Document Type : Original Article

Authors

1 Assistant Professor of Cardiology, Cardiac Rehabilitation Research Center, Isfahan Cardiovascular Research Institute, Isfahan University of Medical Sciences, Isfahan, Iran

2 cardiac rehabilitation research center, cardiovascular research institute, isfahan university of medical sciences, isfahan, iran

3 isfahan cardiovascular research center, cardiovascular esearch institute , isfahan university of medical sciences, isfahan, iran

4 Professor of Cardiology, Isfahan Cardiovascular Research Center, Isfahan Cardiovascular Research Institute, Isfahan University of Medical Sciences, Isfahan, Iran.

5 isfahan cardiovascular research center, isfahan cardiovascular research institute, isfahan university of medical sciences, isfahan, iran

6 isfahan cardiovascular research center, cardiovascular research institute, isfaahn university of medical sciences, isfahan, iran

7 Isfahan Cardiovascular Research Center, Cardiovascular Research Institute, Isfahan University of Medical Sciences, Isfahan, Iran.

8 Associated Professor of Cardiology, Isfahan Cardiovascular Research Center, Isfahan University of Medical Sciences, Isfahan,

10.48305/arya.2023.42291.2929

Abstract

introduction: study explores the enduring challenges of cardiovascular disease mortality-Emphasizing myocardial infarction rates as a proxy for cardiovascular disease in Iran., and analyzes the 28-day mortality trends after acute myocardial infarction (AMI) from 2000 to 2017.

Methods: This retrospective cohort study is based on data from a multi-centric hospital-based registry in Isfahan. Univariate and multivariate frailty Cox regression analyses were performed to identify hazard ratios (HRs) for the 28-day mortality rate of AMI based on age, gender, and living region.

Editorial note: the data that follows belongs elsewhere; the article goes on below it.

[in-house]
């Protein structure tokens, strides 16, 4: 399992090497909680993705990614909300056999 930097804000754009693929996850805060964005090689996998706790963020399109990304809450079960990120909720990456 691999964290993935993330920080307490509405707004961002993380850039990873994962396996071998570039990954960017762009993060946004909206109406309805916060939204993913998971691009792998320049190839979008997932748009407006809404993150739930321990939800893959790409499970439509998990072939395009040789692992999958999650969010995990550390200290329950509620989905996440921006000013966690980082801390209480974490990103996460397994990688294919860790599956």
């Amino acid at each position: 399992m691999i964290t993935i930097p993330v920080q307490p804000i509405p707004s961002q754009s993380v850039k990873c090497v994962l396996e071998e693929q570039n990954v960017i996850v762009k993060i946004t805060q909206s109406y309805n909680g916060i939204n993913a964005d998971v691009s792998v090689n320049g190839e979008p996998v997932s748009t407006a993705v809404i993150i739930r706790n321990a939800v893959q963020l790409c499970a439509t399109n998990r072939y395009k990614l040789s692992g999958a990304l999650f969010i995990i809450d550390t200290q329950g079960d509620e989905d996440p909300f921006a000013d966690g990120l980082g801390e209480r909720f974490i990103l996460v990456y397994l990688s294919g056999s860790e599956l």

Results: We enrolled 121,284 patients with an average age of 62.00±12.82 years. Older age than 65 years was found to be associated with an increased risk of AMI (HR: 3.2, 95% CI: 2.7-3.8 from 2000 to 2002 and HR: 4.6, 95% CI: 3.7-5.7 for 2015-2017). There was also an association between living in the urban region and a decreased risk of AMI from 2000 to 2005 (HR: 0.64, 95% CI: 0.46-0.90), from 2000 to 2002 (HR: 0.55, 95% CI: 0.43-0.71 for 2003-2005). Results showed that the trend of change in 28-day mortality declined more significantly from 2006 to 2017 compared to 2000-2002. Younger age (61.76±12.69 vs 71.12±11.73), female gender (HR:0.77, 95%CI: 0.67,0.89), and living in urban regions (HR: 0.69, 95%CI: (0.52,0.94) were the protective factors for the 28-days mortality rate of AMI.

Conclusion: It can be concluded that 28-day mortality had a descending trend from 2006 to 2017. Older age, male gender, and living in a rural region were the risk factors that affected the 28-day mortality rate of AMI.

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